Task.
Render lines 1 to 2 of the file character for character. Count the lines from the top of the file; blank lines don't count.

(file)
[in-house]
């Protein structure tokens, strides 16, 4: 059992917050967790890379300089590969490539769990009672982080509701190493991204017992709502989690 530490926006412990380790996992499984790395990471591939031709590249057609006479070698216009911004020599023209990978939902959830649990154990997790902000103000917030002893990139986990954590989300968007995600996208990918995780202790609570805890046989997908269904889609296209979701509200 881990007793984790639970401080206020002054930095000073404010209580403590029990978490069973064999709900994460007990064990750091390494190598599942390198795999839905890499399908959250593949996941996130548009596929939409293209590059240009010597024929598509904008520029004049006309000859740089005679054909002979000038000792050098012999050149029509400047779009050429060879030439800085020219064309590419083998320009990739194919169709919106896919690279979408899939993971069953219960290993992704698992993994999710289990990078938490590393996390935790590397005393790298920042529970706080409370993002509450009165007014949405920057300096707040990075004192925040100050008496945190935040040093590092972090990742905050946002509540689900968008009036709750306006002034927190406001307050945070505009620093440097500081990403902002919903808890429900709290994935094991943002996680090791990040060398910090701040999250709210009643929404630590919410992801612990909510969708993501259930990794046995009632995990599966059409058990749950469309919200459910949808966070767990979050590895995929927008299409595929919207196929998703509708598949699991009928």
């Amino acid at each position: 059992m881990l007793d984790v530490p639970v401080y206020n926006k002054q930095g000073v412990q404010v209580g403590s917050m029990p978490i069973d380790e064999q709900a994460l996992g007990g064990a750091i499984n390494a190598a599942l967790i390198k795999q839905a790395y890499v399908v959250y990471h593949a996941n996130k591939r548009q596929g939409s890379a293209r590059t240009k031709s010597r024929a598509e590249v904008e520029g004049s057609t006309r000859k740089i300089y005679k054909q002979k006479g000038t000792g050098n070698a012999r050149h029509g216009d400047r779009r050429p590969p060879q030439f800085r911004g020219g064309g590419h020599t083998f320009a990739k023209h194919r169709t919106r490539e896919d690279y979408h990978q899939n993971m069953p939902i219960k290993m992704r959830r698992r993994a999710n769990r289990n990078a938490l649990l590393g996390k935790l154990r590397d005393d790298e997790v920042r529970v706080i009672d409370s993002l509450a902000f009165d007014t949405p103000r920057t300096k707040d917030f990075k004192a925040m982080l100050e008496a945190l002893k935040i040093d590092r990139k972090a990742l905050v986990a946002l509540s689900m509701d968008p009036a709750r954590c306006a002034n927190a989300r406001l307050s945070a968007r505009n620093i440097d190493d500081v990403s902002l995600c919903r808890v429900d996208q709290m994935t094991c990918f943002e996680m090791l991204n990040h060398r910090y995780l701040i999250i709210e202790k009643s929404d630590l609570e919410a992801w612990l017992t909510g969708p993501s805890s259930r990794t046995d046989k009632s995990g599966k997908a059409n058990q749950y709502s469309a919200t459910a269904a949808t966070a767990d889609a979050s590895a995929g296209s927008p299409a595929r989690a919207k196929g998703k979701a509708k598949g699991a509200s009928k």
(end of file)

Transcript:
[in-house]
């Protein structure tokens, strides 16, 4: 059992917050967790890379300089590969490539769990009672982080509701190493991204017992709502989690 530490926006412990380790996992499984790395990471591939031709590249057609006479070698216009911004020599023209990978939902959830649990154990997790902000103000917030002893990139986990954590989300968007995600996208990918995780202790609570805890046989997908269904889609296209979701509200 881990007793984790639970401080206020002054930095000073404010209580403590029990978490069973064999709900994460007990064990750091390494190598599942390198795999839905890499399908959250593949996941996130548009596929939409293209590059240009010597024929598509904008520029004049006309000859740089005679054909002979000038000792050098012999050149029509400047779009050429060879030439800085020219064309590419083998320009990739194919169709919106896919690279979408899939993971069953219960290993992704698992993994999710289990990078938490590393996390935790590397005393790298920042529970706080409370993002509450009165007014949405920057300096707040990075004192925040100050008496945190935040040093590092972090990742905050946002509540689900968008009036709750306006002034927190406001307050945070505009620093440097500081990403902002919903808890429900709290994935094991943002996680090791990040060398910090701040999250709210009643929404630590919410992801612990909510969708993501259930990794046995009632995990599966059409058990749950469309919200459910949808966070767990979050590895995929927008299409595929919207196929998703509708598949699991009928």